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LA Mayor Wants to Spend $138 Million on Homelessness Next Year

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Mayor Garcetti's proposed budget calls for a huge increase in spending on homelessness

The city of LA is still trying to figure out how to pay for a nearly $2-billion plan to combat homelessness, but a new budget proposal released today by Mayor Eric Garcetti starts by setting aside a decent-sized chunk of money for addressing the problem. As reported by the LA Times, the mayor's budget calls for $138 million to be spent on homeless services next fiscal year. That's only a tiny fraction of the $8.7 billion budget, but it's a huge increase over the $18 million originally set aside in last year's budget, even after the mayor ordered an additional $16 million to be added.

Where's all the additional money coming from? Well, that's where things get a little tricky. Almost half of it would come from the general fund, but the rest would need to be raised during the year. $20 million is supposed to come from fees paid by real estate developers—fees the city does not yet collect. Accessing that money, then, will require the LA City Council to approve a plan to actually start collecting these fees. Garcetti seems confident this will happen, even claiming—somewhat unbelievably—that developers themselves have been asking him to start charging them. Still, best not to pencil in that $20 million just yet.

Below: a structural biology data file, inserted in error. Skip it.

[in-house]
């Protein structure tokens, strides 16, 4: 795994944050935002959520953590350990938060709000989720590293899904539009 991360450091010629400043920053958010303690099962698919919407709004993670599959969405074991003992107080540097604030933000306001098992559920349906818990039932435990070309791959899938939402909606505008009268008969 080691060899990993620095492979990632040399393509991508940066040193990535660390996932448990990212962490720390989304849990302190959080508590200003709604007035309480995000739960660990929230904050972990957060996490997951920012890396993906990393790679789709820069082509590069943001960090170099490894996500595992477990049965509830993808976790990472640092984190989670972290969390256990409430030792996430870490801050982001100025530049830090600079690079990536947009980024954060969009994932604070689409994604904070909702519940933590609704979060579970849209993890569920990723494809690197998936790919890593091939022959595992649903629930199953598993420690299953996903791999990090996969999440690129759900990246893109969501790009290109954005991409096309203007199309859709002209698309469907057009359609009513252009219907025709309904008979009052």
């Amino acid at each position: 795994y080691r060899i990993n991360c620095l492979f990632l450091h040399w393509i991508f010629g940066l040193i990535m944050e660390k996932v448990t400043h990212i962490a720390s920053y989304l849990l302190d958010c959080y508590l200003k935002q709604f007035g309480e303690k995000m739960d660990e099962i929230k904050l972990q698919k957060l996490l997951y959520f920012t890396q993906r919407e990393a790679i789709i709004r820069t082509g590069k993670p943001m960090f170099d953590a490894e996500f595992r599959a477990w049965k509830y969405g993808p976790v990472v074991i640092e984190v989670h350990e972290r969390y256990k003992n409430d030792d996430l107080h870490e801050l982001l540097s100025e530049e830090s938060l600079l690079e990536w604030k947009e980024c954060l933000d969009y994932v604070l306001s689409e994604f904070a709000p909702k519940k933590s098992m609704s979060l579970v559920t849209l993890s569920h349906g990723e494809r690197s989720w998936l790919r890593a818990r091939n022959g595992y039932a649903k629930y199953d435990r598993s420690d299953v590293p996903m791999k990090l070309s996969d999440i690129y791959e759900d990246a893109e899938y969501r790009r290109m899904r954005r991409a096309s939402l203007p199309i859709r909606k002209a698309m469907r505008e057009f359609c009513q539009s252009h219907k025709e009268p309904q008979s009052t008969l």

Meanwhile, another $47 million of the $138 million is actually just an appraisal of the value of eight city properties. According to the Daily News, these properties will be sold to fund homelessness initiatives, or will simply be developed into affordable housing. Either way, the effects of that $47 million figure aren't likely to be seen in the immediate future.

The city has been under pressure to address the issue of homelessness since a homeless count last year revealed that the number of homeless residents had risen 12 percent during Garcetti's first two years in office. A separate report from the city administrator showed that the city was already spending $100 million on homelessness unaccounted for in the budget, but the vast majority of that was going toward law enforcement, e.g., the criminalization of homelessness, which isn't terribly productive.

Whether or not it will help make a dent in the homelessness problem remains to be seen, but one thing about Garcetti's new budget is certain: if passed by the City Council, it will allow homeless residents to enjoy a lot more quality reading time. As the Times notes, the budget includes $1.5 million for the purchase and operation of bookmobiles that would specifically serve the homeless.